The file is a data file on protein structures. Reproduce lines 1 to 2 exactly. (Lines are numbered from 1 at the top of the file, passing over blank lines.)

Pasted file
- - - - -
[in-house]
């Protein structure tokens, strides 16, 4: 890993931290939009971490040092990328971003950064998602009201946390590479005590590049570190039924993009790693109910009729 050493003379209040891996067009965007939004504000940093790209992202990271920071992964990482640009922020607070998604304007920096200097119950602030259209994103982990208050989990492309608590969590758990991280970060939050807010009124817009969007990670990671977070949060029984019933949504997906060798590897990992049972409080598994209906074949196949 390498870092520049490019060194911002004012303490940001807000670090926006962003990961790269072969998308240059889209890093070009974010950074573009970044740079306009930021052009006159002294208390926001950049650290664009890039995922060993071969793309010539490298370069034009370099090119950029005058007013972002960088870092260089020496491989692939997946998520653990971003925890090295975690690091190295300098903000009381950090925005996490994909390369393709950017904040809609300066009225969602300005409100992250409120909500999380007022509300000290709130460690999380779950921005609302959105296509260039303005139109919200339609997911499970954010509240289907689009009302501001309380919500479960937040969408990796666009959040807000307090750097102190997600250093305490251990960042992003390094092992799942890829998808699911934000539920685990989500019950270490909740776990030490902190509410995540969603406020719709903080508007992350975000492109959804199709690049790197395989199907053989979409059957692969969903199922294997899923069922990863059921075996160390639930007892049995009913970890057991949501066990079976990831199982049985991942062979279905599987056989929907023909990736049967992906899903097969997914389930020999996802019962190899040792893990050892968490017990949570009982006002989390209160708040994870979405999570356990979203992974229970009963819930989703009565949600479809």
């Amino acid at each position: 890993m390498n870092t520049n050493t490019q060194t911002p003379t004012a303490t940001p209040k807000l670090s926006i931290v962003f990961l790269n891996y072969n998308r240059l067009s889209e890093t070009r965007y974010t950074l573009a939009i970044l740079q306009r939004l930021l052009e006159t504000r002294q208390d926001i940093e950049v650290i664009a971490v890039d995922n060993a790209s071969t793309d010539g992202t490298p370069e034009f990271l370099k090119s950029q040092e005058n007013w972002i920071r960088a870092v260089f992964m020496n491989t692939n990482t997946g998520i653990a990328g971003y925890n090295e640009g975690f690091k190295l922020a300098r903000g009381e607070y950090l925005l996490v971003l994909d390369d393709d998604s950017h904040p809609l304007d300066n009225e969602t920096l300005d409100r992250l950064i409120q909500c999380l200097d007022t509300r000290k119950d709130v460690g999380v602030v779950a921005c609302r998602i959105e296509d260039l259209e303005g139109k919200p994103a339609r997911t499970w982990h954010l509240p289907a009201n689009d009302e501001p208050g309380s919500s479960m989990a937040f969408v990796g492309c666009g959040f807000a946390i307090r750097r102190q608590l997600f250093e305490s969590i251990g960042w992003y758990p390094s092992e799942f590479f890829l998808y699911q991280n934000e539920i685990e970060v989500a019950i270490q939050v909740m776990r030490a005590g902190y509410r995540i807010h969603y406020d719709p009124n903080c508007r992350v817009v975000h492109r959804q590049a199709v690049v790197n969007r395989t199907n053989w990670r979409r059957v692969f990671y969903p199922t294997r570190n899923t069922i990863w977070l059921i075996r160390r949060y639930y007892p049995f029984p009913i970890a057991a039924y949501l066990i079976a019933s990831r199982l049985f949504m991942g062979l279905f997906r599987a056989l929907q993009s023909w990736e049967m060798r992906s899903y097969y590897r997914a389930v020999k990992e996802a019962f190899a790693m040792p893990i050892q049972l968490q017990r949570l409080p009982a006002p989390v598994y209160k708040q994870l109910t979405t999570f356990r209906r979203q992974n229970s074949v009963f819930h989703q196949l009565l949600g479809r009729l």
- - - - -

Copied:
[in-house]
């Protein structure tokens, strides 16, 4: 890993931290939009971490040092990328971003950064998602009201946390590479005590590049570190039924993009790693109910009729 050493003379209040891996067009965007939004504000940093790209992202990271920071992964990482640009922020607070998604304007920096200097119950602030259209994103982990208050989990492309608590969590758990991280970060939050807010009124817009969007990670990671977070949060029984019933949504997906060798590897990992049972409080598994209906074949196949 390498870092520049490019060194911002004012303490940001807000670090926006962003990961790269072969998308240059889209890093070009974010950074573009970044740079306009930021052009006159002294208390926001950049650290664009890039995922060993071969793309010539490298370069034009370099090119950029005058007013972002960088870092260089020496491989692939997946998520653990971003925890090295975690690091190295300098903000009381950090925005996490994909390369393709950017904040809609300066009225969602300005409100992250409120909500999380007022509300000290709130460690999380779950921005609302959105296509260039303005139109919200339609997911499970954010509240289907689009009302501001309380919500479960937040969408990796666009959040807000307090750097102190997600250093305490251990960042992003390094092992799942890829998808699911934000539920685990989500019950270490909740776990030490902190509410995540969603406020719709903080508007992350975000492109959804199709690049790197395989199907053989979409059957692969969903199922294997899923069922990863059921075996160390639930007892049995009913970890057991949501066990079976990831199982049985991942062979279905599987056989929907023909990736049967992906899903097969997914389930020999996802019962190899040792893990050892968490017990949570009982006002989390209160708040994870979405999570356990979203992974229970009963819930989703009565949600479809």